April 17th, 2008
05:40 PM ET

The Democrats, Economic Justice and Pay Equality

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Faye Wattleton
President, Center for the Advancement of Women

Forty-four years after the passage of the 1964 Civil Rights Acts to end pay inequity and 40 years after the assassination of Martin Luther King Jr., while in the midst of a campaign seeking equal justice for workers, it’s hard to believe the Supreme Court has violated the spirit of the legislation. But it did in Ledbetter v. Goodyear, which upheld 19 years of blatant workplace discrimination against Lilly Ledbetter. The decision must be overturned, and Senators Hillary Clinton and Barack Obama have the best chance this year to push for it.

The Fair Pay Restoration Act (S.1843), passed by the House (H.R.2831) only two months after the Court’s decision, sits stalled in the Senate Committee on Health, Education, Labor and Pensions, on which both senators serve. Their failure even to call for hearings toward moving it out of committee for passage by the Senate is perplexing. While the legislation is languishing in committee purgatory, the Chimp Haven is Home Act (S.1916) has been quickly signed into law by President Bush. The first woman and the first African-American presidential candidate in U.S. history should know better.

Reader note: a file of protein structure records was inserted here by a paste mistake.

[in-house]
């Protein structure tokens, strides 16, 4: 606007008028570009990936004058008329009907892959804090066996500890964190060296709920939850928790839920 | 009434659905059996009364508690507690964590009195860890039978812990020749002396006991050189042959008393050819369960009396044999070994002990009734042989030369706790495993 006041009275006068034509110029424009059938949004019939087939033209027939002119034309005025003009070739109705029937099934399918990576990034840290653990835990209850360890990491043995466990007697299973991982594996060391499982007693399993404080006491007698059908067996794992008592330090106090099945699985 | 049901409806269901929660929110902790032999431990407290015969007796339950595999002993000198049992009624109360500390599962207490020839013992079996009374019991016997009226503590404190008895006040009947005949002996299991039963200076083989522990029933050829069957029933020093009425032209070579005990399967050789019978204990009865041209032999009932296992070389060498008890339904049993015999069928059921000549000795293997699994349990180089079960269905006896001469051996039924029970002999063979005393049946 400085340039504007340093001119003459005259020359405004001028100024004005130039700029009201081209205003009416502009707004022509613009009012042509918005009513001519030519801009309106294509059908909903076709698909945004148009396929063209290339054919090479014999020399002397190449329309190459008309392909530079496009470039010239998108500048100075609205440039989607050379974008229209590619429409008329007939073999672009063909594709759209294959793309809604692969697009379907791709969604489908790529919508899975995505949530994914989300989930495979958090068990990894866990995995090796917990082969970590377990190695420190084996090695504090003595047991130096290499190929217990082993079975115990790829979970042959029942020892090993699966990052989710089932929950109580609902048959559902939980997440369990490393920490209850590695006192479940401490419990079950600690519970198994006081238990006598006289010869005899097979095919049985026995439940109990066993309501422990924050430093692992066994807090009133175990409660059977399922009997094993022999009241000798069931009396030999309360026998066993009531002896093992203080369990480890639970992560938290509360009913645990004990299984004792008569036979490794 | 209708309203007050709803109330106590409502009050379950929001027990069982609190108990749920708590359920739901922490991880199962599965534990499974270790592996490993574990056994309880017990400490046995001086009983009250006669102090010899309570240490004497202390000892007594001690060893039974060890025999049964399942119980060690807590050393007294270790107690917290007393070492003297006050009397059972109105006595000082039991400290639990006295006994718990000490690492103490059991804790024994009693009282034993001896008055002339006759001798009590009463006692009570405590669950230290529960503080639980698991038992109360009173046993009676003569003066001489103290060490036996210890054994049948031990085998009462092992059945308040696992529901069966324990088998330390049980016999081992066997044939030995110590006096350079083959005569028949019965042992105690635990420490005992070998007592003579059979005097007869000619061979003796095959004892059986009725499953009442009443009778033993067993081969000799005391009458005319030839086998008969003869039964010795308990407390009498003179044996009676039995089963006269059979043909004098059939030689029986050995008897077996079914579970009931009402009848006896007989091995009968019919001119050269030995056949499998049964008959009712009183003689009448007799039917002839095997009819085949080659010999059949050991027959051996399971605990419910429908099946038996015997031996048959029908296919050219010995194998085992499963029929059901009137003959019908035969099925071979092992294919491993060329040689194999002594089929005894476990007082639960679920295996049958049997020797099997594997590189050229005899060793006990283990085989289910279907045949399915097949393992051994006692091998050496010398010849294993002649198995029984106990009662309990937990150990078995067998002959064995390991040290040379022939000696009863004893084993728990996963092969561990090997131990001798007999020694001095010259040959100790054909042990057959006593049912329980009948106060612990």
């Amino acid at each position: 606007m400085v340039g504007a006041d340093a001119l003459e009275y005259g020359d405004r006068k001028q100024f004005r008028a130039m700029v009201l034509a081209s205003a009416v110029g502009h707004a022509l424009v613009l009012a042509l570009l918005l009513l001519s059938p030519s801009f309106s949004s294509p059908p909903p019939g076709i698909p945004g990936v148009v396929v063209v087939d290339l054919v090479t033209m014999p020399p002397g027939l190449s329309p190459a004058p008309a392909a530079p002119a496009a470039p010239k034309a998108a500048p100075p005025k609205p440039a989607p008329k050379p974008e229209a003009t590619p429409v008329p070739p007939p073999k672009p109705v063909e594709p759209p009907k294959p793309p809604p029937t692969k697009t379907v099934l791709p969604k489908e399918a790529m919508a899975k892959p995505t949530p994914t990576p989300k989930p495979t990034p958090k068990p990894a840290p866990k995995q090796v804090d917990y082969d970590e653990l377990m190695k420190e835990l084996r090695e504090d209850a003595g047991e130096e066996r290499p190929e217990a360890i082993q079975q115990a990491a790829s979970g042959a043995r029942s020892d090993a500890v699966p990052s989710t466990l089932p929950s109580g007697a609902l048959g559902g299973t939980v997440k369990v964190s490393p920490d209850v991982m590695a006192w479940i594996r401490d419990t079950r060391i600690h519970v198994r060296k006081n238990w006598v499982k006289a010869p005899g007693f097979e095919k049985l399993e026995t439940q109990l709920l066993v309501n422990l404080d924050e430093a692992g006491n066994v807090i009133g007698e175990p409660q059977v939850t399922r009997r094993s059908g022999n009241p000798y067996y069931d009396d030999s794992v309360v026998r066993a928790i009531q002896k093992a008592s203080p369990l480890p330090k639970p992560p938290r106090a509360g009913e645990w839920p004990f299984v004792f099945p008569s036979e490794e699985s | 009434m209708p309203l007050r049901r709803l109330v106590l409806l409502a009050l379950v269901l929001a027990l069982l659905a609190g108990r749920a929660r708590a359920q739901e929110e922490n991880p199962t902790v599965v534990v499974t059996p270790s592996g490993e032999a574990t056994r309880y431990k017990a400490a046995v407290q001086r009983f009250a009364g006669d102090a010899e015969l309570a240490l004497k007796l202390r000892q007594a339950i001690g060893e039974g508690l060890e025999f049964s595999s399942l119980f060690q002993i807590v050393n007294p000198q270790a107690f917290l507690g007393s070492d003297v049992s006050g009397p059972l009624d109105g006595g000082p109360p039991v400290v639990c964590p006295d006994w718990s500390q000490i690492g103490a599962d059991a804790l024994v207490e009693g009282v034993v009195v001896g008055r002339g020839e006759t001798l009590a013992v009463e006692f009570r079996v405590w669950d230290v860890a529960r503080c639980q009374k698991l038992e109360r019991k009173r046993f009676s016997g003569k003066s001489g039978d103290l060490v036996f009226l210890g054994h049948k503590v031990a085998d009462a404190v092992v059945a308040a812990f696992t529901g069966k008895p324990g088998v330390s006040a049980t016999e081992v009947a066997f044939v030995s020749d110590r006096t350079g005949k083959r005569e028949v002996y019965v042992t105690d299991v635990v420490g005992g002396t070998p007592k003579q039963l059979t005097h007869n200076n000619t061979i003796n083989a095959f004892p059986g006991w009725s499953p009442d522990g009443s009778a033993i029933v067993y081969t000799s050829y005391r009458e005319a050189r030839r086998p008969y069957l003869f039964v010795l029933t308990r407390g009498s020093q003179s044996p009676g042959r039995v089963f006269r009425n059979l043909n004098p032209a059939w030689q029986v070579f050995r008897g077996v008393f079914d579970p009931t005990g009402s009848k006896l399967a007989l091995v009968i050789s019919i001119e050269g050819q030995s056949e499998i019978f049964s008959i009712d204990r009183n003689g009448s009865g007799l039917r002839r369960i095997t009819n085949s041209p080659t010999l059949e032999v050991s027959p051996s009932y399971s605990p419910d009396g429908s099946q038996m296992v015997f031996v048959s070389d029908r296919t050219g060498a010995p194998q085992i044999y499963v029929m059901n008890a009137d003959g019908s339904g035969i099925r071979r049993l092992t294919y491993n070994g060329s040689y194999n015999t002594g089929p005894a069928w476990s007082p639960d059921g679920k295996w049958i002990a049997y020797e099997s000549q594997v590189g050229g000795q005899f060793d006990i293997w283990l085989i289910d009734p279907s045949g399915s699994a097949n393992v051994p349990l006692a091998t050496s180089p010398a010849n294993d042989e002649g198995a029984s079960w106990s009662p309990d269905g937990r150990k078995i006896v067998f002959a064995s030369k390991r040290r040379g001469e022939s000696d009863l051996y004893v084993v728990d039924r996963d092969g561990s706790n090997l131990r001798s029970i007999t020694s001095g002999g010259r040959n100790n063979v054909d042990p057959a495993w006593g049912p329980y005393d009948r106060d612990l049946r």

The presidential hopefuls are attempting to convince Pennsylvanians that they will stem job losses due to trade agreements. They could engage in the kind of unified effort for change that they both promote and simply press for a vote to end discrimination that prevents women from receiving fair treatment at the workplace.

Discrimination against women starts the first year after college graduation, according to a report by the American Association of University Women. Ten years after graduation, college-educated men have more authority and supervisory roles than female counterparts. The gap only widens with every paycheck, over a career, making it impossible for women to catch up. Women often ignore they’re being discriminated against, as employees rarely discuss earnings with one another. For Ms. Ledbetter, it took 19 years.

“You can't expect people to go around asking their coworkers how much money they're making. At a lot of places, that could get you fired. And nobody wants to be asked those kinds of questions anyway,” she said during her testimony before the HELP Committee in January.

Research by the Center for the Advancement of Women revealed that 90 percent of women rank equal pay for equal work as a top concern, second only to domestic violence and sexual assault.

The Pennsylvania primary will be held on April 22. It is also Equal Pay Day.


Filed under: Democrats • Economy • Women's Rights
soundoff (5 Responses)
  1. ML

    women go through a lot of discrimination in work place. I went that way, it was hard. Women are discriminated by lower pay, and other forms ( be it sexual, sexist, motherhood...), they are cut short for having children and having the need to stay at home when sick.
    Women should have the possibility to leave sooner, so they can be with kids, they should be allowed to have some time to be at home when kids are sick – not everyone can afford a nanny in these cases.